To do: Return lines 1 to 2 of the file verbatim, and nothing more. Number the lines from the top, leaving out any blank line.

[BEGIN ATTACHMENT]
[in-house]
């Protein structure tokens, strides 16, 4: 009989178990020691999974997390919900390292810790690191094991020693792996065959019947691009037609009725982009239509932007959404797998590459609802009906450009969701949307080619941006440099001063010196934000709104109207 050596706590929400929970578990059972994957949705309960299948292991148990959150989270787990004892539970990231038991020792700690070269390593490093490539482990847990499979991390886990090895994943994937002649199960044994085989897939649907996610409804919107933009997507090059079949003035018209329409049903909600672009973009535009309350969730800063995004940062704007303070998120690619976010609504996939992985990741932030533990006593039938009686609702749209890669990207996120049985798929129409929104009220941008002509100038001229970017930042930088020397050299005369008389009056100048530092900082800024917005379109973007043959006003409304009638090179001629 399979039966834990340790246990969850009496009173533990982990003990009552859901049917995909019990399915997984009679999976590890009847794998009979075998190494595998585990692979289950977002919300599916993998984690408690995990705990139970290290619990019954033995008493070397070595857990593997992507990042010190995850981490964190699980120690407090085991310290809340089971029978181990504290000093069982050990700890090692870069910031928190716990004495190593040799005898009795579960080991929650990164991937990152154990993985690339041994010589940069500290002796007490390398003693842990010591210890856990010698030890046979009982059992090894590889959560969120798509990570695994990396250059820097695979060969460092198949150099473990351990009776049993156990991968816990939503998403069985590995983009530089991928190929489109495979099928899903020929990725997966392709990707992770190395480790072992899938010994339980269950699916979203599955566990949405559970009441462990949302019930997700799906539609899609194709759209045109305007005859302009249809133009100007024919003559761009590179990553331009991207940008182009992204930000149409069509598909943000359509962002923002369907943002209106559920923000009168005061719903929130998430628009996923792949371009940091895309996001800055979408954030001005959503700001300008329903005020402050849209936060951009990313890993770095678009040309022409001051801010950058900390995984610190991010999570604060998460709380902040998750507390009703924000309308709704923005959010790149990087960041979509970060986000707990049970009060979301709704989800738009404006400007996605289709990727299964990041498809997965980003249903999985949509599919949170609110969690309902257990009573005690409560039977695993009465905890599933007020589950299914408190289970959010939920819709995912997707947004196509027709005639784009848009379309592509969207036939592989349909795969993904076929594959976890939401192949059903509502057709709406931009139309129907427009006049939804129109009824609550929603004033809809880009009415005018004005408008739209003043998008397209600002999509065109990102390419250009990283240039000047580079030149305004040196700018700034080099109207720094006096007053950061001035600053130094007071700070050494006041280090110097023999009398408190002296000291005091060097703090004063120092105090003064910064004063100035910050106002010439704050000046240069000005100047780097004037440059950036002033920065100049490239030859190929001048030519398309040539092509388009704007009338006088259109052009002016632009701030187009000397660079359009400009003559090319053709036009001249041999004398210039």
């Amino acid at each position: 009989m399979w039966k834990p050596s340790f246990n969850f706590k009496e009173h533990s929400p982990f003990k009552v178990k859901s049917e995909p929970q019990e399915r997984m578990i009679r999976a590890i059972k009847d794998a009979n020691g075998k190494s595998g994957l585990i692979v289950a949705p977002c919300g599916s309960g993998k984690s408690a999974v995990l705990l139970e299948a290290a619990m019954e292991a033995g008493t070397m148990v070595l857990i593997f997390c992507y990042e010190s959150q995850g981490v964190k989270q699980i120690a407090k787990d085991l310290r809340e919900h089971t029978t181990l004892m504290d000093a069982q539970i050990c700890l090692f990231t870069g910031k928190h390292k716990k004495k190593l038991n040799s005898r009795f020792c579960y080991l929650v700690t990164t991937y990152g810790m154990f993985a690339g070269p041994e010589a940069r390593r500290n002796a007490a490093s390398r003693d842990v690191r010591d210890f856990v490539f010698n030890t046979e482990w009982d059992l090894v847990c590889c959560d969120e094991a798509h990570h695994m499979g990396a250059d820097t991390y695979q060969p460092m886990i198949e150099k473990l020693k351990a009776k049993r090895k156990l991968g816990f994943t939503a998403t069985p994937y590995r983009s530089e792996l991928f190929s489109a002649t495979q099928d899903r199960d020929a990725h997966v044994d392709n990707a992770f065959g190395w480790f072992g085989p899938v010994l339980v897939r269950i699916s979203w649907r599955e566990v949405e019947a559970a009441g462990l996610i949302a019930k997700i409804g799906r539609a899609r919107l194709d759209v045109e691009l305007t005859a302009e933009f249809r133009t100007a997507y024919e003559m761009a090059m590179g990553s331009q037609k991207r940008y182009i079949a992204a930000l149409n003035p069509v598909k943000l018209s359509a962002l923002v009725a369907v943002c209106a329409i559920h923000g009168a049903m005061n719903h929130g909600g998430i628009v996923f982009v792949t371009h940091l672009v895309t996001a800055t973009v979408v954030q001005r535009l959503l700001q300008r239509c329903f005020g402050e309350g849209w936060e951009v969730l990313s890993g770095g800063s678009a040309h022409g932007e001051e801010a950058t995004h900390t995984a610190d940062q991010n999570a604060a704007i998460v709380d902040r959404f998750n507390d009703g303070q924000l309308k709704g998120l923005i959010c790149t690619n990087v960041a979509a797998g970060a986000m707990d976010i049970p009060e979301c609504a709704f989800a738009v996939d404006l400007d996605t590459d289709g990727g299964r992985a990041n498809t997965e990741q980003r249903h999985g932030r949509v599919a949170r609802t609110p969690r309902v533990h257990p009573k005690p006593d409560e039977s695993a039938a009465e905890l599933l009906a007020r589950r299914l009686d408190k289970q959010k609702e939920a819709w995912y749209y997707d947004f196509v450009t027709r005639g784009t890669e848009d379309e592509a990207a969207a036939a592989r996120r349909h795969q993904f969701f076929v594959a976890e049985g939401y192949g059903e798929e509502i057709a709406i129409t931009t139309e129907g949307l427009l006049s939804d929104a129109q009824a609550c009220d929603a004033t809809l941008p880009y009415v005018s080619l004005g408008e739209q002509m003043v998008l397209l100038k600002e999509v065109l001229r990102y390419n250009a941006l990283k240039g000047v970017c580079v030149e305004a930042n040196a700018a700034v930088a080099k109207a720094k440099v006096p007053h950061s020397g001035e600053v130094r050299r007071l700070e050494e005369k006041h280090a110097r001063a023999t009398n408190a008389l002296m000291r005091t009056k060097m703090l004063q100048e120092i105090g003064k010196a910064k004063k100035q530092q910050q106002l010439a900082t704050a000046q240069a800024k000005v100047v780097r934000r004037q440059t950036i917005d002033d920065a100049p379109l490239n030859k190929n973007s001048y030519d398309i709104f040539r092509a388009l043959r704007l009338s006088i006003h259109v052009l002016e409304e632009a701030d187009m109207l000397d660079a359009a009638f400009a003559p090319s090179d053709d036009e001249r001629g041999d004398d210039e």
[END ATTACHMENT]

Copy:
[in-house]
């Protein structure tokens, strides 16, 4: 009989178990020691999974997390919900390292810790690191094991020693792996065959019947691009037609009725982009239509932007959404797998590459609802009906450009969701949307080619941006440099001063010196934000709104109207 050596706590929400929970578990059972994957949705309960299948292991148990959150989270787990004892539970990231038991020792700690070269390593490093490539482990847990499979991390886990090895994943994937002649199960044994085989897939649907996610409804919107933009997507090059079949003035018209329409049903909600672009973009535009309350969730800063995004940062704007303070998120690619976010609504996939992985990741932030533990006593039938009686609702749209890669990207996120049985798929129409929104009220941008002509100038001229970017930042930088020397050299005369008389009056100048530092900082800024917005379109973007043959006003409304009638090179001629 399979039966834990340790246990969850009496009173533990982990003990009552859901049917995909019990399915997984009679999976590890009847794998009979075998190494595998585990692979289950977002919300599916993998984690408690995990705990139970290290619990019954033995008493070397070595857990593997992507990042010190995850981490964190699980120690407090085991310290809340089971029978181990504290000093069982050990700890090692870069910031928190716990004495190593040799005898009795579960080991929650990164991937990152154990993985690339041994010589940069500290002796007490390398003693842990010591210890856990010698030890046979009982059992090894590889959560969120798509990570695994990396250059820097695979060969460092198949150099473990351990009776049993156990991968816990939503998403069985590995983009530089991928190929489109495979099928899903020929990725997966392709990707992770190395480790072992899938010994339980269950699916979203599955566990949405559970009441462990949302019930997700799906539609899609194709759209045109305007005859302009249809133009100007024919003559761009590179990553331009991207940008182009992204930000149409069509598909943000359509962002923002369907943002209106559920923000009168005061719903929130998430628009996923792949371009940091895309996001800055979408954030001005959503700001300008329903005020402050849209936060951009990313890993770095678009040309022409001051801010950058900390995984610190991010999570604060998460709380902040998750507390009703924000309308709704923005959010790149990087960041979509970060986000707990049970009060979301709704989800738009404006400007996605289709990727299964990041498809997965980003249903999985949509599919949170609110969690309902257990009573005690409560039977695993009465905890599933007020589950299914408190289970959010939920819709995912997707947004196509027709005639784009848009379309592509969207036939592989349909795969993904076929594959976890939401192949059903509502057709709406931009139309129907427009006049939804129109009824609550929603004033809809880009009415005018004005408008739209003043998008397209600002999509065109990102390419250009990283240039000047580079030149305004040196700018700034080099109207720094006096007053950061001035600053130094007071700070050494006041280090110097023999009398408190002296000291005091060097703090004063120092105090003064910064004063100035910050106002010439704050000046240069000005100047780097004037440059950036002033920065100049490239030859190929001048030519398309040539092509388009704007009338006088259109052009002016632009701030187009000397660079359009400009003559090319053709036009001249041999004398210039």